FireFox Saved Me!


Early in 2007, I finally managed to file for my first credit report since they passed the law allowing for one free credit report per year. Out of the number of institutions available for filing my credit report, I chose to go with Equifax. I was pretty impressed with how fast it took for them to process my information. Once they were finished, I was able to see my credit report online. And, in case you were wondering, my credit score is around seven or eight hundred which I hear is pretty good.

This year, I have yet to file for my credit report but I received a piece of email the other day from Equifax telling me that I was required to fill out a particular form they had sent me.


Well, I wasn’t in a hurry to open up any emails from them but when I finally did, here is what I saw.

Equifax Scamjob

Looks convincing doesn’t it? Well, after thinking about it for awhile, I decided to click the link to see what it was all about. The result? The first image you see in this post. This is the first time I’ve ever seen this notification which took me by surprise. After receiving the update, I did a Google search on the scam and yep, this was an Equifax phishing email.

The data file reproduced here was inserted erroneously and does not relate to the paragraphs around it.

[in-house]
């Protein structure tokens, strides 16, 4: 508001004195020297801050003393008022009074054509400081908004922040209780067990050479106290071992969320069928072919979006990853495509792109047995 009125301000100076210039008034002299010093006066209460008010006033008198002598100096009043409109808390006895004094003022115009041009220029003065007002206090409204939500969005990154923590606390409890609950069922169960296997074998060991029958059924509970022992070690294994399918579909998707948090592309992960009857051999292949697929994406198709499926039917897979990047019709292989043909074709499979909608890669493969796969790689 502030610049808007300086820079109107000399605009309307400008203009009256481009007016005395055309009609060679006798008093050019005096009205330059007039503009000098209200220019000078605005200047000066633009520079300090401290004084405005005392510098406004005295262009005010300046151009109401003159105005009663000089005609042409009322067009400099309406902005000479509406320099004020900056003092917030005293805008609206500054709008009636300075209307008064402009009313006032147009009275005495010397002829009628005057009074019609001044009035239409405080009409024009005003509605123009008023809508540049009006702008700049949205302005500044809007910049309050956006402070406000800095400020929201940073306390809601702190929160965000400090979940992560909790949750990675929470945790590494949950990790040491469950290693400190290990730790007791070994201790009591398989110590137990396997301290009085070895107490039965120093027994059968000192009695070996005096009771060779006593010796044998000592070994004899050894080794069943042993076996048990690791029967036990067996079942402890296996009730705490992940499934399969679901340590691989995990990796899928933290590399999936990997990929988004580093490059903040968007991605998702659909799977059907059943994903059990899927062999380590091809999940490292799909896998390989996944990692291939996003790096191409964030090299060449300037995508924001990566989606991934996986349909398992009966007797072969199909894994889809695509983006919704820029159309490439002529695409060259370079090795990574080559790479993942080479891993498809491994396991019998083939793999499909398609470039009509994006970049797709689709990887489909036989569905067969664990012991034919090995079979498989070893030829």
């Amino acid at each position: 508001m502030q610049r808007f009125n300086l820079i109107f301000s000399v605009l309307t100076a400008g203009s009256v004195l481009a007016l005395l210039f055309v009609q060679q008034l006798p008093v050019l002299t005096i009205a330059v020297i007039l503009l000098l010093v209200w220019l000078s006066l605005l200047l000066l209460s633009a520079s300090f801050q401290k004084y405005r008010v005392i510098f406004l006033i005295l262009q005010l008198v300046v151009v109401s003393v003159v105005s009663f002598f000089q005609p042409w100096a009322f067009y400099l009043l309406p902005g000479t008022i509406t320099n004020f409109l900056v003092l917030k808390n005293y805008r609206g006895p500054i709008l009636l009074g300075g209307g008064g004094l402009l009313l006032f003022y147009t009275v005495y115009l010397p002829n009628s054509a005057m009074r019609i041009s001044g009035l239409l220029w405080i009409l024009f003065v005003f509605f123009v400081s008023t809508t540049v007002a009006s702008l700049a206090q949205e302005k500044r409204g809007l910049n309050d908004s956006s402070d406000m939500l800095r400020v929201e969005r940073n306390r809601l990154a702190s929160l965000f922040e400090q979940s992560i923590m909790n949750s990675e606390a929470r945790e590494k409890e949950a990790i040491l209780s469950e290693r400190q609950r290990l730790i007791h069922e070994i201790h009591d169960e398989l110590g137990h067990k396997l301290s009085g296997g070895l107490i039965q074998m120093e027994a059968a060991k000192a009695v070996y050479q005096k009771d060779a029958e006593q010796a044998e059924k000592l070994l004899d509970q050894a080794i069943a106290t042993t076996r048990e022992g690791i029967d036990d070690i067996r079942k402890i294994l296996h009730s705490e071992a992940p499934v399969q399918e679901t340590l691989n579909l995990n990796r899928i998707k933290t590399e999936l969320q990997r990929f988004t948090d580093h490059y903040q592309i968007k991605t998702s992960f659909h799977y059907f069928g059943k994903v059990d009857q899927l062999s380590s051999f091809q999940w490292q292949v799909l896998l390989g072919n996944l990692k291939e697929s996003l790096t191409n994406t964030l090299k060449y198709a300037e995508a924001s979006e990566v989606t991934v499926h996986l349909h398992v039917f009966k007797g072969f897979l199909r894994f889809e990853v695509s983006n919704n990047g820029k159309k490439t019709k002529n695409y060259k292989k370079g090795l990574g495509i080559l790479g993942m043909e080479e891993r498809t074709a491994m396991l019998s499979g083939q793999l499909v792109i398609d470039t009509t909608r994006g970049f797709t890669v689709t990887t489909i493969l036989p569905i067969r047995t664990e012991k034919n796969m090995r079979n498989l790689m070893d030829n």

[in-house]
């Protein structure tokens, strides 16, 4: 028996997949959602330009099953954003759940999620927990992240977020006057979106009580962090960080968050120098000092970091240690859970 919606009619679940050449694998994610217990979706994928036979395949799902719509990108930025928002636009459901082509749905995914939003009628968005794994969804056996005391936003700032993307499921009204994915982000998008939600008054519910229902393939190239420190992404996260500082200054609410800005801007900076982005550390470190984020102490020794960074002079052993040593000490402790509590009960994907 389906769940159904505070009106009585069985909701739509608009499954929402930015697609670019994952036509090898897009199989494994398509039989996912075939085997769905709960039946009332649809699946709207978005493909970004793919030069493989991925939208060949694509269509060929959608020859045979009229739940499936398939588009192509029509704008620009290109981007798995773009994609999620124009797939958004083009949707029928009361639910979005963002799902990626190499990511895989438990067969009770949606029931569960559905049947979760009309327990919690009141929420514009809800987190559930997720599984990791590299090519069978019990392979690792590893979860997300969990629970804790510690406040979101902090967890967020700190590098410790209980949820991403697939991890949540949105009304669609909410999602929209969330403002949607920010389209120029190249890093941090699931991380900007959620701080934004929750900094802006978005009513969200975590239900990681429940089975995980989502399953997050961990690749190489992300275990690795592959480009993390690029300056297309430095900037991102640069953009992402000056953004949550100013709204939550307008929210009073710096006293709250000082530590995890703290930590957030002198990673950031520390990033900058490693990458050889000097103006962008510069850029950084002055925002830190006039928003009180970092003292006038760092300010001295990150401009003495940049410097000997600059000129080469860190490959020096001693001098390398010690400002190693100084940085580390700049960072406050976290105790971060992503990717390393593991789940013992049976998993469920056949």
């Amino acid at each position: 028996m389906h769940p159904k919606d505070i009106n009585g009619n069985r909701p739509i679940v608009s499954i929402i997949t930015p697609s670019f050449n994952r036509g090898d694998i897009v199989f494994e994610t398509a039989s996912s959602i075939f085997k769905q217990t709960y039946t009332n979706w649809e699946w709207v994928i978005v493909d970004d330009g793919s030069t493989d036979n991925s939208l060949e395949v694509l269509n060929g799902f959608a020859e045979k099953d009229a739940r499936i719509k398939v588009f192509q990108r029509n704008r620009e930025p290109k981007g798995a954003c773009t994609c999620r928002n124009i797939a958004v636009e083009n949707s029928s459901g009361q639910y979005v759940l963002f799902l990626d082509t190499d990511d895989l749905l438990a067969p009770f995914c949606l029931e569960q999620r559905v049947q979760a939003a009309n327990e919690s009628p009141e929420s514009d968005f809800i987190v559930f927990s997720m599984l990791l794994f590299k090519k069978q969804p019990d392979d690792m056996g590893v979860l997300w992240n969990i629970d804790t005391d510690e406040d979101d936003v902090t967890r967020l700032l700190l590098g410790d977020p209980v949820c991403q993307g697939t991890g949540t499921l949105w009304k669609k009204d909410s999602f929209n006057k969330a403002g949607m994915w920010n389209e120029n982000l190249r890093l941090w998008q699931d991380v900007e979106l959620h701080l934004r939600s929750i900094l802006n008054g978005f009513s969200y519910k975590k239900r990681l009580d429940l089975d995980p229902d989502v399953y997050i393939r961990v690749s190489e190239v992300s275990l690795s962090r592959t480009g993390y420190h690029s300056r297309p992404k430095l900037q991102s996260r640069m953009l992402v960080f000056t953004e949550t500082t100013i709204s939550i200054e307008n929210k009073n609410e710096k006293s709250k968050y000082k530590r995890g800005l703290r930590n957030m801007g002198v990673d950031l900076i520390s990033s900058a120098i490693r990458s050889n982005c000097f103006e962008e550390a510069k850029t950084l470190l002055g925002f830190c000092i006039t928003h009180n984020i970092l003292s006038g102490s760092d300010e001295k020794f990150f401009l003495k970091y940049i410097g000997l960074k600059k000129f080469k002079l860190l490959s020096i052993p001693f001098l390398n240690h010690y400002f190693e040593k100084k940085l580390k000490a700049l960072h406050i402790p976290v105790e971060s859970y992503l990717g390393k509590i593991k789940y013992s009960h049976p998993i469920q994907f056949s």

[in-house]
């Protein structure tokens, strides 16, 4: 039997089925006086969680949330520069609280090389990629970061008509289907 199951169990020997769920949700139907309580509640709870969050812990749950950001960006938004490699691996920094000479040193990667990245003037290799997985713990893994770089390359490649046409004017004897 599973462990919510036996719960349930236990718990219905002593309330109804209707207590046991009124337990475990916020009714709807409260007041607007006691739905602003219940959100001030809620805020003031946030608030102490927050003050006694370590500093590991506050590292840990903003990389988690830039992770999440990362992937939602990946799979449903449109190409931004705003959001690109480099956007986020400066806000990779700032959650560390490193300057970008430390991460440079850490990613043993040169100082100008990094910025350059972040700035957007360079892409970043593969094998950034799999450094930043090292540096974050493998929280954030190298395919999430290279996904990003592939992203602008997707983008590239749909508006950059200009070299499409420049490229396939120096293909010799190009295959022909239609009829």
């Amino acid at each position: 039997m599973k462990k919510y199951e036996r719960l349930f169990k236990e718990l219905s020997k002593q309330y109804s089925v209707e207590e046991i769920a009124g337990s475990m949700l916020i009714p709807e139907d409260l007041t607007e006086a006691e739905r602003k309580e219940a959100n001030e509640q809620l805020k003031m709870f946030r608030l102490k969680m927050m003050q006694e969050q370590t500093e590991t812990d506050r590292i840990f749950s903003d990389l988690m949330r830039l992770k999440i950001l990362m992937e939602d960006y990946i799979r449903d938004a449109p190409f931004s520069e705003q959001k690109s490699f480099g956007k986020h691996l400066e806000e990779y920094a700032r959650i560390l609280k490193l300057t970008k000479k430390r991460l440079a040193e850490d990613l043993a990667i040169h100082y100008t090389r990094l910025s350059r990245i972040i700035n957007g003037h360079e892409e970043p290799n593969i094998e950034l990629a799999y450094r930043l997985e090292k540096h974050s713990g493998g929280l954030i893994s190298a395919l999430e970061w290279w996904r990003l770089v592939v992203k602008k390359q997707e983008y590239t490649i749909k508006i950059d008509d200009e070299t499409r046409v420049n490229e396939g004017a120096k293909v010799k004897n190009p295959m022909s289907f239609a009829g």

So not only did I want to warn others, but I wanted to give a big thank you to the built in Phishing filter in FireFox. You saved me bro!

4 thoughts on “FireFox Saved Me!

  1. Sierra says:

    fishsticks! my firefox must be defective b/c i didn’t get that message–and someone got my myspace stuff :( Now its sending spam to all my friends *too lazy to change the password b/c she’s participating in the national delete your myspace day lol* oh wells…

  2. MySpace sucks.

    Onto more important matters: I used to work for the security department in a bank. Let me tell you, they’re pretty pedantic when it comes to security and it’s understandable why.

    I learned a fair bit about phishing attacks and the like.

    The easiest way to check is by the URL they provide. Be careful though, because for example I could write: go check out which obviously doesn’t take you to that site.

    Some have even gone as far as using javascript to disguise the URL you see in your navigation bar. Though most still rely on the stupidity of people.

    In short, the safest way is to confirm the URL at the top of the screen and even better if you install some sort of warning mechanism like Jeffro did.

    I get about 2 of those type of emails every day. And that’s just the ones that escape my spam filters…

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